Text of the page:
Scleritis Clinical Presentation

Updated: Nov 15, 2022
  • Author: Manolette R Roque, MD, MBA, FPAO; Chief Editor: Andrew A Dahl, MD, FACS  more...
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Presentation

History

When interviewing the patient, investigate the following: the major complaint; a history of the present illness; the past ocular history, including infection, injury, or surgery; and the review of systems.

Symptoms of scleritis can include pain, tearing or photophobia, ocular tenderness, and decreased visual acuity. Pain is the most common symptom for which patients seek medical assistance, and it is the best indicator of active inflammation. Pain results from direct stimulation and stretching of the nerve endings by inflammation.

The following pain descriptions are characteristic of scleritis:

  • Severe, penetrating pain that radiates to the forehead, brow, jaw, or sinuses
  • Awakens the patient during the night
  • Exacerbated by touch; excessively tender
  • Only temporarily relieved by analgesics

The primary sign of scleritis is redness. Tearing or photophobia without mucopurulent discharge, usually mild or moderate, may occur in about 25% of patients with scleritis.

Unfortunately, many patients with scleritis first present to the emergency room or urgent care clinic, where a diagnosis of conjunctivitis is typically treated inappropriately with topical antibiotics. This practice generally leads to a significant delay in the initiation of anti-inflammatory therapy and a prolonged clinical course, and a more guarded prognosis.

Upon palpation, the patient may describe diffuse tenderness with possible radiation to other head parts.

Decreased visual acuity may be caused by the extension of scleritis to the adjacent structures, leading to reactive blepharitis, myositis, keratitis, uveitis, glaucoma, cataract, and fundus abnormalities.

Redness gradually increases over several days. It has a bluish-red, almost violaceous tinge, seen best when the examination is performed in natural light, not through the slit lamp. It may be localized in one sector or involve the whole sclera; most frequently, it is in the interpalpebral area. This discoloration does not blanch after topical applications of routine sympathomimetic dilating agents (Neo-Synephrine 2.5%).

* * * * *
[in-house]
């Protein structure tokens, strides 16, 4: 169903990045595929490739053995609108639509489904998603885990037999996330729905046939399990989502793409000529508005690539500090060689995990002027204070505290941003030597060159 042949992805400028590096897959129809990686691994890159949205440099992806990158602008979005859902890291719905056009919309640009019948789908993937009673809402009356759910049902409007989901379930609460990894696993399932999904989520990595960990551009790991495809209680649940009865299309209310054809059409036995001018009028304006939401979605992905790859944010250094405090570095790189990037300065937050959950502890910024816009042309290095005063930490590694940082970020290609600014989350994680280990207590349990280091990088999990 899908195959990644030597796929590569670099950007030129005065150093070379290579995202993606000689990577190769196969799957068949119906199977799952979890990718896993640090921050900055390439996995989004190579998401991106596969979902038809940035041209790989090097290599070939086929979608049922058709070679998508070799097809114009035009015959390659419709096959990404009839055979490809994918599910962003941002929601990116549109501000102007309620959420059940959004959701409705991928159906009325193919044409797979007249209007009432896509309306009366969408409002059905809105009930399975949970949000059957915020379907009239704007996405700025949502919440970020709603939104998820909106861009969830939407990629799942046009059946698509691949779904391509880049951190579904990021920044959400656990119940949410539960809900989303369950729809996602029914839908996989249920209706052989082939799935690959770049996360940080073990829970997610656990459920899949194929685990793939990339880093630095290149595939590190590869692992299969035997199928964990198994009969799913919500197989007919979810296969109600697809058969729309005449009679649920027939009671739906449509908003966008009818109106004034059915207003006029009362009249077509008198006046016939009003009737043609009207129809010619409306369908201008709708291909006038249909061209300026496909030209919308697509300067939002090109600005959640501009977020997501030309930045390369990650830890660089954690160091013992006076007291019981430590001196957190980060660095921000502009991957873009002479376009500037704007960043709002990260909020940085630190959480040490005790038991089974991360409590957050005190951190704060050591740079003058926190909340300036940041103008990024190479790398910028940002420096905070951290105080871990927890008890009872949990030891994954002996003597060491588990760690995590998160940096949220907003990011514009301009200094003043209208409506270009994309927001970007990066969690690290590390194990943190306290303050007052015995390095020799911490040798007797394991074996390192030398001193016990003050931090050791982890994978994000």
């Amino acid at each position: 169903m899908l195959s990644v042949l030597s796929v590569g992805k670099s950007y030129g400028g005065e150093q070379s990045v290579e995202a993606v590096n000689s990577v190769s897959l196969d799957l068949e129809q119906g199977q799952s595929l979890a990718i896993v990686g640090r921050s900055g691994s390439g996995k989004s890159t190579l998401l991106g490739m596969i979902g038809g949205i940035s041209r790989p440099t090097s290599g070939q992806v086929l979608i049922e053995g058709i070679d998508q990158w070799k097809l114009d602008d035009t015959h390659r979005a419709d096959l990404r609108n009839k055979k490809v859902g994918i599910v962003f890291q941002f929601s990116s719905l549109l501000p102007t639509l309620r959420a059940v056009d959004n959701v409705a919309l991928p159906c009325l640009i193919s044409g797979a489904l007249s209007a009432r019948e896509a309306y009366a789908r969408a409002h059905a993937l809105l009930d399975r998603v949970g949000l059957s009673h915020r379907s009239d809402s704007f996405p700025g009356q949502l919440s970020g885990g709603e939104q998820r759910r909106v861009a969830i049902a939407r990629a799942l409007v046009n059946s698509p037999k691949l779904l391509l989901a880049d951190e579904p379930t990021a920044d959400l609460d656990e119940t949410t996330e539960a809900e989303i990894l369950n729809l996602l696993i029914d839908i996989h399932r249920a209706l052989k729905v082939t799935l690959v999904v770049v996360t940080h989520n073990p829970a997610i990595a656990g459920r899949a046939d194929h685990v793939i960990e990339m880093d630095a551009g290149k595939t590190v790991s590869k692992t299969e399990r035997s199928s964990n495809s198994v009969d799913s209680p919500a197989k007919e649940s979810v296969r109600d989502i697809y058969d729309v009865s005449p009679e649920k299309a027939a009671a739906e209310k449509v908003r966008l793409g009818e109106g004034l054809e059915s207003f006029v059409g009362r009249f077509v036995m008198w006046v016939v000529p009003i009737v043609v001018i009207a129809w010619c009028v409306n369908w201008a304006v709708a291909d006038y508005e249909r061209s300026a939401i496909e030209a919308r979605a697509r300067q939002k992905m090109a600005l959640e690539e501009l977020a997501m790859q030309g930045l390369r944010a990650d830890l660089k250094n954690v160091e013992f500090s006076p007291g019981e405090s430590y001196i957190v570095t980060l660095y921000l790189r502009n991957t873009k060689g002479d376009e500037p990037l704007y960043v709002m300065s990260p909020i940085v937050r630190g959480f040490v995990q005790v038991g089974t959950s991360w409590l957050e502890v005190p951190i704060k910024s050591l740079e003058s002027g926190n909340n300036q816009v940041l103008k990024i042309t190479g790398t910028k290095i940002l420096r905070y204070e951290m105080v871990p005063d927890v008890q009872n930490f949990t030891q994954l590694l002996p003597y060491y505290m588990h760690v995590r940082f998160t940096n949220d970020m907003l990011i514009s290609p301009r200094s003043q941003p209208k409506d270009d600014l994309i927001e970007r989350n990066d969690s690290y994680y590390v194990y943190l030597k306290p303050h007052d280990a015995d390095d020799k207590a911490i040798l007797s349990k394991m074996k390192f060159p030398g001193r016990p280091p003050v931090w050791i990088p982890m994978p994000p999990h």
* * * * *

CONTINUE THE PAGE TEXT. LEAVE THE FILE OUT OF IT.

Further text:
Past medical and ocular histories may elucidate the following systemic diseases, trauma, drugs, or surgical procedures that might cause scleritis:

  • Connective-tissue or vasculitic diseases
  • Infectious diseases
  • Miscellaneous illnesses (eg, atopy, rosacea, gout, chemical injuries)
  • Blunt or penetrating ocular trauma
  • Drugs such as pamidronate (Aredia), alendronate (Fosamax), risedronate (Actonel), zoledronic acid (Zometa), and ibandronate (Boniva)
  • Past ocular surgical procedures might be significant, especially within a year before the onset of scleritis.

Past medical history is also necessary for discovering certain conditions (eg, gastric ulceration, diabetes, liver disease, anemia, renal disease, hypertension) that eventually might modify future therapy.

Past and present therapies and responses to these interventions should be investigated.

Because scleritis can be associated with systemic disorders, make a routine inquiry that covers various bodily systems as follows:

  • Dermatologic (eg, skin, hair, nails)
  • Respiratory
  • Cardiac
  • Genitourinary
  • Rheumatologic
  • Gastrointestinal
  • Neurologic
  • Hematologic and lymphatic
  • Pulmonary